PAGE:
We have shown, in animal models as well as in retrospective human study, that some degree of decreased thyroid function is beneficial for subjects with liver damage of various etiologies. Therefore, we herein present the results of a cohort population study. Between 1991 and 1994, 18 patients (12 women and 6 men; mean age, 59 ± 24 years) with both biopsy-proven active cirrhosis (5 hepatitis C virus, 4 hepatitis B virus, 1 immuno-compromised host, 2 primary biliary cirrhosis, 1 alcoholic, and 5 cryptogenic; Child's-Pugh criteria: A-8, B-8, C-2) and primary or induced (by either drug or surgery) thyroxine-treated hypothyroidism were prospectively followed. Each patient was examined at least twice yearly and served as their own control. The thyroid of the profiled patients ranged between euthyroidism and subclinical hypothyroidism. Liver function tests were evaluated and compared in states of normal versus increased thyroid-stimulating hormone (TSH) blood levels. A significant improvement in alanine aminotransferase (p < 0.001), alkaline phosphatase (p < 0.0001), albumin (p < 0.001), and bilirubin (p < 0.01) was found in the increased TSH group. Prothrombin time was also found to be significantly better (p < 0.001). We conclude that euthyroid patients with liver cirrhosis might benefit from a controlled hypothyroidism.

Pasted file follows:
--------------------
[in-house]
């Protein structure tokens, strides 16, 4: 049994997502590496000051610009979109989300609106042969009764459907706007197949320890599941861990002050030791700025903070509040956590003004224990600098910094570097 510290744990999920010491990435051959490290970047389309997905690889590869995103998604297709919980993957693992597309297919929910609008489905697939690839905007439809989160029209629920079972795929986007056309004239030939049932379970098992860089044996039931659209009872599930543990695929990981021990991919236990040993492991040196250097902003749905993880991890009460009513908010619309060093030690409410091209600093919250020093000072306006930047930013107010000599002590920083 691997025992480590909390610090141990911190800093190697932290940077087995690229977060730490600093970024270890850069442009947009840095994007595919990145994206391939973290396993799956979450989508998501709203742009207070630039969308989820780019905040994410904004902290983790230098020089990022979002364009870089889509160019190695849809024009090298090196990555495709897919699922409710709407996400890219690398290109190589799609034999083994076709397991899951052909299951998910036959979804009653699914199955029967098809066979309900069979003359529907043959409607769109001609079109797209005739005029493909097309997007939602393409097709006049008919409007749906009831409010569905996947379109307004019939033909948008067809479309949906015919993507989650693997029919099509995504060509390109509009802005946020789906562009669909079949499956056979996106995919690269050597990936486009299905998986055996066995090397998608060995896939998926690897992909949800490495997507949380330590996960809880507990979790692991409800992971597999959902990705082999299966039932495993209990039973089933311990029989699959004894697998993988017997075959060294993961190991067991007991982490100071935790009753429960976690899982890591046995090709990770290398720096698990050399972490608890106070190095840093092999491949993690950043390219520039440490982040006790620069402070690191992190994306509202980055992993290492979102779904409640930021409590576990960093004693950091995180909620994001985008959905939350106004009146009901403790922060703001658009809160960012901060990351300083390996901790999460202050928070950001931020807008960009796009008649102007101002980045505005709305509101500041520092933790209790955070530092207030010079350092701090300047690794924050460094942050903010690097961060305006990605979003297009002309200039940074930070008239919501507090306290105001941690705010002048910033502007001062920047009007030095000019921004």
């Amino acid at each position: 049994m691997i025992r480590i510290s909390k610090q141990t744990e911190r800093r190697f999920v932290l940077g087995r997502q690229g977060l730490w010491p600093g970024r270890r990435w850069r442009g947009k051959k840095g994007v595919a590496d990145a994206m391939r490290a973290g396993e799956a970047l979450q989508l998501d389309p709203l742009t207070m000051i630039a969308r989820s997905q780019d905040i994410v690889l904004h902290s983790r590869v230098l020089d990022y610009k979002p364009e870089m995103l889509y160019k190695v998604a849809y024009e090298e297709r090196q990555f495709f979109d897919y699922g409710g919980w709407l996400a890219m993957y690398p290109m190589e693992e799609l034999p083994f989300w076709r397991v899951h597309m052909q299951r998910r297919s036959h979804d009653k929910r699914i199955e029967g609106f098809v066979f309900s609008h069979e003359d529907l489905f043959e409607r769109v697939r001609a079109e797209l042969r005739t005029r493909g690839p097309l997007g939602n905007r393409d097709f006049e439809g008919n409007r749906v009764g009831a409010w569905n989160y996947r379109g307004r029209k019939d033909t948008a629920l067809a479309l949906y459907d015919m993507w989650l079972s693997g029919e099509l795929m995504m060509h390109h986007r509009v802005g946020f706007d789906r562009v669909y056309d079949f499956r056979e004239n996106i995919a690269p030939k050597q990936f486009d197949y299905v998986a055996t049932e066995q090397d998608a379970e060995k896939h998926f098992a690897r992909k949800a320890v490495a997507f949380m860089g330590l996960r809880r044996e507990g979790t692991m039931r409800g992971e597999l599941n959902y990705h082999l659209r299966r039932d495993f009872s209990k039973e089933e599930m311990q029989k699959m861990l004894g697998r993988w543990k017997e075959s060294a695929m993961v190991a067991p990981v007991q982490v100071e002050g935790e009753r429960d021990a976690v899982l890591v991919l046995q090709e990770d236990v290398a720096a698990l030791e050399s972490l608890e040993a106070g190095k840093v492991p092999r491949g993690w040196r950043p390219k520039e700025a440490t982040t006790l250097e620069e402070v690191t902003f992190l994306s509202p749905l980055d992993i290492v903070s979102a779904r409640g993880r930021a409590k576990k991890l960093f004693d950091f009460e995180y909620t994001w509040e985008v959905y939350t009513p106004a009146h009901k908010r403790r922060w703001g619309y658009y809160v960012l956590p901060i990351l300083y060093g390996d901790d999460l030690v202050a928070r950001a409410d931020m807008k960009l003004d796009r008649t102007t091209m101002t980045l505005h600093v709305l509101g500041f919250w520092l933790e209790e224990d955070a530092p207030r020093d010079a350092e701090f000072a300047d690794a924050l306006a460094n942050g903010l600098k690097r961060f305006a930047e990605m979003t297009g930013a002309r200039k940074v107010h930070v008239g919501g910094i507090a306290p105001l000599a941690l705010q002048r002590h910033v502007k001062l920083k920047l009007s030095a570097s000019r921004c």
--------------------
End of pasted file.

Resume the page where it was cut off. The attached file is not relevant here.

|Number of pages||2|
|Journal||Journal of Clinical Gastroenterology|
|State||Published - 18 Sep 2000|
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